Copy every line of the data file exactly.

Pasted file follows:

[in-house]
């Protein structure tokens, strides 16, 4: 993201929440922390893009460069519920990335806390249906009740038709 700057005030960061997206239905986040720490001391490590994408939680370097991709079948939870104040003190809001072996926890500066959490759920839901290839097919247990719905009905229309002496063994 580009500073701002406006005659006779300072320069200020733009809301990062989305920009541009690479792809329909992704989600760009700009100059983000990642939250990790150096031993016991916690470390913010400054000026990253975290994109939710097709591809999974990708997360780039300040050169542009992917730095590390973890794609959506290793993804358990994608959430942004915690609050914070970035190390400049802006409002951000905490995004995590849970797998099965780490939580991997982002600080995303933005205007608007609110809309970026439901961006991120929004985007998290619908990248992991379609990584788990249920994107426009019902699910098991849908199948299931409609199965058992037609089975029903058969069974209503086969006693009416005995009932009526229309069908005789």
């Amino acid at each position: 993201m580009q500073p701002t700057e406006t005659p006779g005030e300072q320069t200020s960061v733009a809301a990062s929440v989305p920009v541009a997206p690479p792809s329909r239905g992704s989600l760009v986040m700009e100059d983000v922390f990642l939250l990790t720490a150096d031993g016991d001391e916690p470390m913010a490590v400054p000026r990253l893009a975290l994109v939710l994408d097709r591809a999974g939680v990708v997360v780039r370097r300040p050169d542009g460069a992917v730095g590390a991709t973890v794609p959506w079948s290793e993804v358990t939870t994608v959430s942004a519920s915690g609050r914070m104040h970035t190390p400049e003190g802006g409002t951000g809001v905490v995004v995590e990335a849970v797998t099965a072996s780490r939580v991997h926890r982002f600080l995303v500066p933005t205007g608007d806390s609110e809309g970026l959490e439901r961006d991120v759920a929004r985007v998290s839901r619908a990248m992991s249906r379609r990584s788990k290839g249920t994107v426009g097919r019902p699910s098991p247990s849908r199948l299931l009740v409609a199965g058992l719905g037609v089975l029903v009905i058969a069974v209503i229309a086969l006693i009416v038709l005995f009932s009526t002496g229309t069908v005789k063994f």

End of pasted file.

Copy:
[in-house]
């Protein structure tokens, strides 16, 4: 993201929440922390893009460069519920990335806390249906009740038709 700057005030960061997206239905986040720490001391490590994408939680370097991709079948939870104040003190809001072996926890500066959490759920839901290839097919247990719905009905229309002496063994 580009500073701002406006005659006779300072320069200020733009809301990062989305920009541009690479792809329909992704989600760009700009100059983000990642939250990790150096031993016991916690470390913010400054000026990253975290994109939710097709591809999974990708997360780039300040050169542009992917730095590390973890794609959506290793993804358990994608959430942004915690609050914070970035190390400049802006409002951000905490995004995590849970797998099965780490939580991997982002600080995303933005205007608007609110809309970026439901961006991120929004985007998290619908990248992991379609990584788990249920994107426009019902699910098991849908199948299931409609199965058992037609089975029903058969069974209503086969006693009416005995009932009526229309069908005789």
């Amino acid at each position: 993201m580009q500073p701002t700057e406006t005659p006779g005030e300072q320069t200020s960061v733009a809301a990062s929440v989305p920009v541009a997206p690479p792809s329909r239905g992704s989600l760009v986040m700009e100059d983000v922390f990642l939250l990790t720490a150096d031993g016991d001391e916690p470390m913010a490590v400054p000026r990253l893009a975290l994109v939710l994408d097709r591809a999974g939680v990708v997360v780039r370097r300040p050169d542009g460069a992917v730095g590390a991709t973890v794609p959506w079948s290793e993804v358990t939870t994608v959430s942004a519920s915690g609050r914070m104040h970035t190390p400049e003190g802006g409002t951000g809001v905490v995004v995590e990335a849970v797998t099965a072996s780490r939580v991997h926890r982002f600080l995303v500066p933005t205007g608007d806390s609110e809309g970026l959490e439901r961006d991120v759920a929004r985007v998290s839901r619908a990248m992991s249906r379609r990584s788990k290839g249920t994107v426009g097919r019902p699910s098991p247990s849908r199948l299931l009740v409609a199965g058992l719905g037609v089975l029903v009905i058969a069974v209503i229309a086969l006693i009416v038709l005995f009932s009526t002496g229309t069908v005789k063994f």